Aharon Appelfeld, , trans. from the Hebrew by Aloma Halter. . Schocken, $23.95 (231pp) ISBN 978-0-8052-4159-4
Concentration camp survivor Appelfeld delivers a beautifully written, deeply disturbing tale of pilgrims en route to Jerusalem in pre-WWII Eastern Europe. Narrator Laish is a 15-year-old orphan employed by Fingerhut, a sickly and unpleasant “man of means.” But when Fingerhut dies, Laish is forced to fend for himself among the pilgrims, finding work with the pious “old men” who teach him the Torah; Ploosh, a driver who kills one of the other members of the convoy; and Sruel, a former inmate who has a special connection with animals. As the journey wears on and the elements and sickness take their toll, the pilgrims reveal themselves to be a gallery of grotesques: they steal from each other, keep a mentally ill woman in a cage (and drive her out when she becomes too much trouble), sell one another out and are brutes in general. Appelfeld's gorgeous writing creates a stirring atmosphere, while Laish's observations and experiences illustrate some harsh truths about survival.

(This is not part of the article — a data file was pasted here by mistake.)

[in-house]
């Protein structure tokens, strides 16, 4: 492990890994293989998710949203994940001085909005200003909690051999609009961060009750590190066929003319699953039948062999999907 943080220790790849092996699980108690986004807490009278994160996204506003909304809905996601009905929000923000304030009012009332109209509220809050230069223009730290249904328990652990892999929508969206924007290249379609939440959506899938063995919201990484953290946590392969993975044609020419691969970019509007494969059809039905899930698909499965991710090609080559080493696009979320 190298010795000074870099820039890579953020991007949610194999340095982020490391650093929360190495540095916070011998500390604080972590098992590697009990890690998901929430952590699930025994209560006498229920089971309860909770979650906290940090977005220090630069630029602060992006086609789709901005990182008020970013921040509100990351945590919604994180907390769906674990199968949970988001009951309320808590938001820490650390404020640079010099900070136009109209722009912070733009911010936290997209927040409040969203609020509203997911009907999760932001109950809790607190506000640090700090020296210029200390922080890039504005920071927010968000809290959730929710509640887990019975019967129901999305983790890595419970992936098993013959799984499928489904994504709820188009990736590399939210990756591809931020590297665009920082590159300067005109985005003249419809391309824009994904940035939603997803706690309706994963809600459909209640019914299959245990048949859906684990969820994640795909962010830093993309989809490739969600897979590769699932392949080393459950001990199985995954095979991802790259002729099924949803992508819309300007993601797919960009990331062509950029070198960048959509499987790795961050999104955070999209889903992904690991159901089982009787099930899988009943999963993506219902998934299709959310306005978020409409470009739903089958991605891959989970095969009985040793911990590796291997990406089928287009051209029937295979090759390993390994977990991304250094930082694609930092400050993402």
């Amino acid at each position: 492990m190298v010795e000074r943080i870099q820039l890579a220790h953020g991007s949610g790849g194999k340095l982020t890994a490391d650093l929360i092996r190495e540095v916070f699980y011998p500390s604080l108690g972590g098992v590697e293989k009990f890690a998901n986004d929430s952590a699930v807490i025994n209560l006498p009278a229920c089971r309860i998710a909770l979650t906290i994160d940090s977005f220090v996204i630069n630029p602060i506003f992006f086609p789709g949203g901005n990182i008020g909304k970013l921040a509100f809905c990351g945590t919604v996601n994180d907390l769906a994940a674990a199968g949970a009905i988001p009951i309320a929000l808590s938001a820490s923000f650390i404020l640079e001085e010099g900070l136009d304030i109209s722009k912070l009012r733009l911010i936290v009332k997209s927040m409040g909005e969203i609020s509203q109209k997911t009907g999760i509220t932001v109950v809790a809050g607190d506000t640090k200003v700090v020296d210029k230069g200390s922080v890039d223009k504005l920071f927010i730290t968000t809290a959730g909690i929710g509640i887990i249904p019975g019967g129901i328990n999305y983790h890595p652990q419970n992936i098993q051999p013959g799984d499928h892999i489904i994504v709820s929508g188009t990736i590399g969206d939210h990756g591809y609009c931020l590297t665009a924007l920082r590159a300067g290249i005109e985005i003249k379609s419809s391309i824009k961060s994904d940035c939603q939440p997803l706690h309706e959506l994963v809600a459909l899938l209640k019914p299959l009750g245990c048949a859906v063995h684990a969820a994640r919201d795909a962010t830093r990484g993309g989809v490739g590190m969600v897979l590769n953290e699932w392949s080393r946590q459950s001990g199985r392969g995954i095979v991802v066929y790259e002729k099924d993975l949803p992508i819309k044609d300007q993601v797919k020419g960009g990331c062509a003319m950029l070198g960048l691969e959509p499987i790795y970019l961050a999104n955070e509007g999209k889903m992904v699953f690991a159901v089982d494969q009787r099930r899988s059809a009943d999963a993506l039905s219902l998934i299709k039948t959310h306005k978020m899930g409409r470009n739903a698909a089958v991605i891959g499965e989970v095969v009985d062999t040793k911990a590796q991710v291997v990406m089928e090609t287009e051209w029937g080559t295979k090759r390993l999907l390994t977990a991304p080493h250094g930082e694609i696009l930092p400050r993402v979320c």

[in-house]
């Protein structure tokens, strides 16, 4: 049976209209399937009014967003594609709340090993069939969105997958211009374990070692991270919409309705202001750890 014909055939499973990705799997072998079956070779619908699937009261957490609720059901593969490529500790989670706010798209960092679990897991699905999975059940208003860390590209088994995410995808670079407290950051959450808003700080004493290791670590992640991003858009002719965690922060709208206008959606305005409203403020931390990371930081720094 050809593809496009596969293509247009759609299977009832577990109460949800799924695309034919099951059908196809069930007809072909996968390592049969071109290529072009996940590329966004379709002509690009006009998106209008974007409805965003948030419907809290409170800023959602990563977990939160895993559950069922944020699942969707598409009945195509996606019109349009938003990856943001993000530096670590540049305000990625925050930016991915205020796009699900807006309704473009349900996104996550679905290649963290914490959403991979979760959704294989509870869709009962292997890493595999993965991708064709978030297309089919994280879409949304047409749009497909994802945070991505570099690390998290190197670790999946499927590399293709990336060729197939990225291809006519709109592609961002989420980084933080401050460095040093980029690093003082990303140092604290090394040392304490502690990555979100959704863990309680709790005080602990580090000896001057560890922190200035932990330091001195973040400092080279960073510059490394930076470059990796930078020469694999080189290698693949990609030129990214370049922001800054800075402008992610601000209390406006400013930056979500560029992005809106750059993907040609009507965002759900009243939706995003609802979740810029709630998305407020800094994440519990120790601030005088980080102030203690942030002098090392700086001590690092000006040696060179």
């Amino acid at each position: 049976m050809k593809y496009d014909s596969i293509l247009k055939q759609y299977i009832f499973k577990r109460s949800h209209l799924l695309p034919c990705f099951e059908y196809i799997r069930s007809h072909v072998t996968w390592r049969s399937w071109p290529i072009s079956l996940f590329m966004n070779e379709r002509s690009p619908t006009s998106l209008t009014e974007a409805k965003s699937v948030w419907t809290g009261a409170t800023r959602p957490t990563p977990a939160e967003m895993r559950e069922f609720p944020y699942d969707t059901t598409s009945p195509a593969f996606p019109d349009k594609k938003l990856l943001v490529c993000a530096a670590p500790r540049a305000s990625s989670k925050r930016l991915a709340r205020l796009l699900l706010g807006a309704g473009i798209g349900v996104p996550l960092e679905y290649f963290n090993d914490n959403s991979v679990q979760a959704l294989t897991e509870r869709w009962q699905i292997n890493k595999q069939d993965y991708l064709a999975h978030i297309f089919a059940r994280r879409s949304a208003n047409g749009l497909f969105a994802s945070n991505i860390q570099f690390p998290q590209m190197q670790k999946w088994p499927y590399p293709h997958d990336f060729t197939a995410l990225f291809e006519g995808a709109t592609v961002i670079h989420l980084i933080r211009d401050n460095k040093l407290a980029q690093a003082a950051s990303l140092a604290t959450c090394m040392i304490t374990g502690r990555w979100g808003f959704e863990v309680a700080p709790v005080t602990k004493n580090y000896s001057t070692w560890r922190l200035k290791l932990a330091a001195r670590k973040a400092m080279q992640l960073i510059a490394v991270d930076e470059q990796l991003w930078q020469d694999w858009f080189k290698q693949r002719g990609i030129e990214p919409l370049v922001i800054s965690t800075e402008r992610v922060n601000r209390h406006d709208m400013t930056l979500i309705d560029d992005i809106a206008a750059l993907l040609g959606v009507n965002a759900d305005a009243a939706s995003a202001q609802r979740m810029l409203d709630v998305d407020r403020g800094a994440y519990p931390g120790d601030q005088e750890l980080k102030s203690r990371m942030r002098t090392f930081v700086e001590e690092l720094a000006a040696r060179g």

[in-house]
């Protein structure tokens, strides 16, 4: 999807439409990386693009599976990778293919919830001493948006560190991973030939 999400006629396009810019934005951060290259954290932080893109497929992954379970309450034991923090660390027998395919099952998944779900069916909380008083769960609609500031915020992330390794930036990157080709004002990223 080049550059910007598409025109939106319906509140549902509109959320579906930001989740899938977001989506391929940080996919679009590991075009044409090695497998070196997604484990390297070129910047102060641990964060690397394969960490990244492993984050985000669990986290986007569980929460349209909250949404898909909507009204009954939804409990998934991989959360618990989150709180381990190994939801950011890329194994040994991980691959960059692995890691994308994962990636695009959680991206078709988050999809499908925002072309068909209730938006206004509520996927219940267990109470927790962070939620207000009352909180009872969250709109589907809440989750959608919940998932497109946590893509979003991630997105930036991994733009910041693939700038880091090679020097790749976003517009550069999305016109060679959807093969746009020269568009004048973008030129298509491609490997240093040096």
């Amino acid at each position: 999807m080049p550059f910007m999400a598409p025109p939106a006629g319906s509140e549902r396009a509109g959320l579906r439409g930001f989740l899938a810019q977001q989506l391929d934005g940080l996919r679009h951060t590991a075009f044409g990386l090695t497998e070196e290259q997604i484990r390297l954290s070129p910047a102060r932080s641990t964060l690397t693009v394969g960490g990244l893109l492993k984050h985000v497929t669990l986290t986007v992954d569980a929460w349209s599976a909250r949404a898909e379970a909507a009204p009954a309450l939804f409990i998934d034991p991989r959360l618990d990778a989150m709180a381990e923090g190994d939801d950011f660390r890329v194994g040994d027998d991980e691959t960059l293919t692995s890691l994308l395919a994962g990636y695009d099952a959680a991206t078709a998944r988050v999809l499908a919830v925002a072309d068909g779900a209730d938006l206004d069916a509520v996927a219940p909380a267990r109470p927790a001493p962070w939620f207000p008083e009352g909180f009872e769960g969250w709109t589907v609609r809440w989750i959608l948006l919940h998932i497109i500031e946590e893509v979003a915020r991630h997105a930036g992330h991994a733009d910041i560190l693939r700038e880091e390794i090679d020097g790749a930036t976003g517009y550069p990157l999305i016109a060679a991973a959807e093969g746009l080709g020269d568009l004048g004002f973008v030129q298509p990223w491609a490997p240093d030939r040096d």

Reviewed on: 01/12/2009